The Log4Shell vulnerability is being actively exploited to deliver backdoors and cryptocurrency miners to vulnerable VMware Horizon servers. On Tuesday, Sophos cybersecurity researchers said the attacks were first detected in mid-January and are ongoing. Not only are backdoors and cryptocurrency miners being deployed, but in addition, scripts are used to gather and steal device information. Log4Shell is a critical vulnerability in Apache Log4J Java logging library. The unauthenticated remote code execution (RCE) vulnerability was made public in December 2021 and is tracked as CVE-2021-44228 with a CVSS score of 10.0. Researchers have warned that Log4Shell is likely to continue for years, especially considering the bug’s simple exploitation. Microsoft previously detected Log4Shell attacks conducted by state-sponsored cybercriminals, but most appear to focus on cryptocurrency mining, ransomware, and bot activities. A patch was released in December 2021, but as is often the case with internet-facing servers, many systems have not been updated.
Proofpoint researchers regularly identify and block employment fraud threats that attempt to entice victims with an easy, work-from-home job. These threats disproportionately impact people at colleges and universities, especially students. An employment fraud threat occurs when a threat actor attempts to recruit someone under the premise of a legitimate job offer. Threat actors will craft fraudulent job offers hoping to steal money, personal information, or to recruit an individual to unknowingly comply with illegal activities such as money laundering. Threat actors will typically pose as recruiters or employers and try to entice victims with a variety of opportunities.
There is a terrifying and highly effective “method” that criminal hackers are now using to harvest sensitive customer data from Internet service providers, phone companies and social media firms. It involves compromising email accounts and websites tied to police departments and government agencies, and then sending unauthorized demands for subscriber data while claiming the information being requested can’t wait for a court order because it relates to an urgent matter of life and death. In the United States, when federal, state or local law enforcement agencies wish to obtain information about who owns an account at a social media firm, or what Internet addresses a specific cell phone account has used in the past, they must submit an official court-ordered warrant or subpoena.
The LAPSUS$ hacking group has announced another breach that has led to the source code belonging to the likes of Facebook and Apple being dumped via its Telegram channel. The group announced the trove of data belonging to some of the world’s top companies in the early hours of Wednesday morning, days after UK law enforcement arrested a number of individuals connected with the group, with investigations still ongoing. Among the other companies affected by the breach include healthcare giant Abbott, beverages multinational AB InBev, BNP Paribas Cardiff, and DHL. It’s believed the companies’ code was lifted as a result of a hack on Argentine-headquartered software development company Globant since LAPSUS$ also leaked the administrator credential for the company’s GitHub, Jira, and Confluence accounts.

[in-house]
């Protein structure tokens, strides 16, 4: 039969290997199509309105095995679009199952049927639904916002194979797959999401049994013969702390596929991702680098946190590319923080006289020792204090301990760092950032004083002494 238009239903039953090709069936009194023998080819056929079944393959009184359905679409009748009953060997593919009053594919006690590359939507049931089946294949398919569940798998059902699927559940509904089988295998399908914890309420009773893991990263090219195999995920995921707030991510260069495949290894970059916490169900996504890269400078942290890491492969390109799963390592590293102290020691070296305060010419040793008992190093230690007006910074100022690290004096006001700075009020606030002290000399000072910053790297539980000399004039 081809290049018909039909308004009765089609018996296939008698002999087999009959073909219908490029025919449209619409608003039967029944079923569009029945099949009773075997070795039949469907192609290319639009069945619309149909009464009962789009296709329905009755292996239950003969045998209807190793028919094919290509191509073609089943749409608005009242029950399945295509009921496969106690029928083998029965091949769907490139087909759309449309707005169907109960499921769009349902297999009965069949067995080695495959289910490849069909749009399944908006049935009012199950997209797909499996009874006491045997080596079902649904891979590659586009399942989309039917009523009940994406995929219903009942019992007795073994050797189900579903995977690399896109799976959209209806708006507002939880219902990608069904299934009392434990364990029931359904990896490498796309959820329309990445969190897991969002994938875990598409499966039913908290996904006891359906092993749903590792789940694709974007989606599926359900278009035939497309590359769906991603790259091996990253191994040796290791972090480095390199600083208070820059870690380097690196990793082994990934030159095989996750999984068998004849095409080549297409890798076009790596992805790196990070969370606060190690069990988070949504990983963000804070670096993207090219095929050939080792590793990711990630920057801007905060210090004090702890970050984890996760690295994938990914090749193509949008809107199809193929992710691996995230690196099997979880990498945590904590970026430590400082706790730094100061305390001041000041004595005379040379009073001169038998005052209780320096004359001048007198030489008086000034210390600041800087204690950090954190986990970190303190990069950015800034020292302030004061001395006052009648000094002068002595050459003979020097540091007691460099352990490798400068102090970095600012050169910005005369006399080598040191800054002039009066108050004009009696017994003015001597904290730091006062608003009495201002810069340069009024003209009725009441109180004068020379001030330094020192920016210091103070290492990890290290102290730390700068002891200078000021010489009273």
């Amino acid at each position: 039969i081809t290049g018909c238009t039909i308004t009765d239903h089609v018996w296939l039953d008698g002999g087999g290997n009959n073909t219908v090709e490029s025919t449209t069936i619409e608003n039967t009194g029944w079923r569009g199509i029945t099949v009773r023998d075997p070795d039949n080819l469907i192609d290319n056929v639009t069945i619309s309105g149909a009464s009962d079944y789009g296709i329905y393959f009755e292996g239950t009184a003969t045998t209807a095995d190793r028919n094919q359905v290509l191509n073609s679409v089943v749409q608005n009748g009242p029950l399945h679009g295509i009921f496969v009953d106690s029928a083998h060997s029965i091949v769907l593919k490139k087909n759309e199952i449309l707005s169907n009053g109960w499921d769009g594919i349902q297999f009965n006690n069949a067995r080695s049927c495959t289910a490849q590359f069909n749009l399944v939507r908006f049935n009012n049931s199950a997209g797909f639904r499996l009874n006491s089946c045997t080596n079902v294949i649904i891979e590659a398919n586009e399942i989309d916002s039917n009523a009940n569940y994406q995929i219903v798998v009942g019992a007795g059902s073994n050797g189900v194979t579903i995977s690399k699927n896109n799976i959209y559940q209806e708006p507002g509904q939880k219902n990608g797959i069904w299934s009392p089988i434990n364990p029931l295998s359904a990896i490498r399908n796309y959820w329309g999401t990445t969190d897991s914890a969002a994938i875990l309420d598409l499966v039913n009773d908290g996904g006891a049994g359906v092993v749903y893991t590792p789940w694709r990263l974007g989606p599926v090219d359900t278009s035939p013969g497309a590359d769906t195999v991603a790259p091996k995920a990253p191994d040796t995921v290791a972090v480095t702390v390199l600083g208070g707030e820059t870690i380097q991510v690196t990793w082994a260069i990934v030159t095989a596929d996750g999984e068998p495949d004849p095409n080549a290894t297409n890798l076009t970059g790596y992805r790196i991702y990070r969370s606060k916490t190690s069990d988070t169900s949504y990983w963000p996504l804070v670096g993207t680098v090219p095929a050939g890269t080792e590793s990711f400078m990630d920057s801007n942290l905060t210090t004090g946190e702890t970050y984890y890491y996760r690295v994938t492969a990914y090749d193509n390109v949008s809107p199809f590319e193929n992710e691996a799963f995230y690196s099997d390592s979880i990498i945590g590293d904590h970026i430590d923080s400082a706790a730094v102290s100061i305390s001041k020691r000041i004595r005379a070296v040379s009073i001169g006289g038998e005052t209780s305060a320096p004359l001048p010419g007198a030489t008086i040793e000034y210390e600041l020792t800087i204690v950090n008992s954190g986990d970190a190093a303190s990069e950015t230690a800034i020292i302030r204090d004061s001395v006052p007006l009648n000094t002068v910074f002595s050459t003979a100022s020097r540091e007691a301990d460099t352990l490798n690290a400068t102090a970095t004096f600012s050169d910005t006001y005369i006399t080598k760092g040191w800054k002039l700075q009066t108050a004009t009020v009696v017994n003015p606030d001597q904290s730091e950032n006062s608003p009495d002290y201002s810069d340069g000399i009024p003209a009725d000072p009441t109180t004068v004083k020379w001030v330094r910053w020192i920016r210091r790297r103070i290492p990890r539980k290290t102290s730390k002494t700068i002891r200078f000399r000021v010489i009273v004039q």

Ronin Network, a sidechain tied to blockchain game Axie Infinity, announced it was breached by hackers that hijacked 173,600 Ethereum and $25.5 million – totaling nearly $615 million in stolen funds. Attackers breached Ronin Network security by gaining access to private keys used to forge fake withdrawals. Ronin Network announced the breach on Tuesday, five days after a user reported an inability to withdraw 5,000 in Ethereum from its bridge, or the port that allows inter-blockchain asset transfers. The investigation is currently ongoing, however, developments in the case are rapidly unfolding.
Apple has implemented a new policy that means any iPhone reported as missing will no longer be serviced or repaired at either an Apple Store or Apple Authorized Service Provider (AASP). As MacRumors reports, an internal memo sent out by Apple explains how technicians will now be able to see a message on either the internal MobileGenius or GSX systems flagging an iPhone as missing. After that, the technician must decline to carry out the repair, but it seems Apple isn’t going any further than that so the customer will be able to leave with the iPhone (still broken). Apple is relying on the GSMA Device Registry for information regarding iPhones reported as missing. It’s a global registry allowing individuals to report their devices as either missing or stolen, in response the mobile industry and associated sectors can react accordingly, assuming they look at the registry.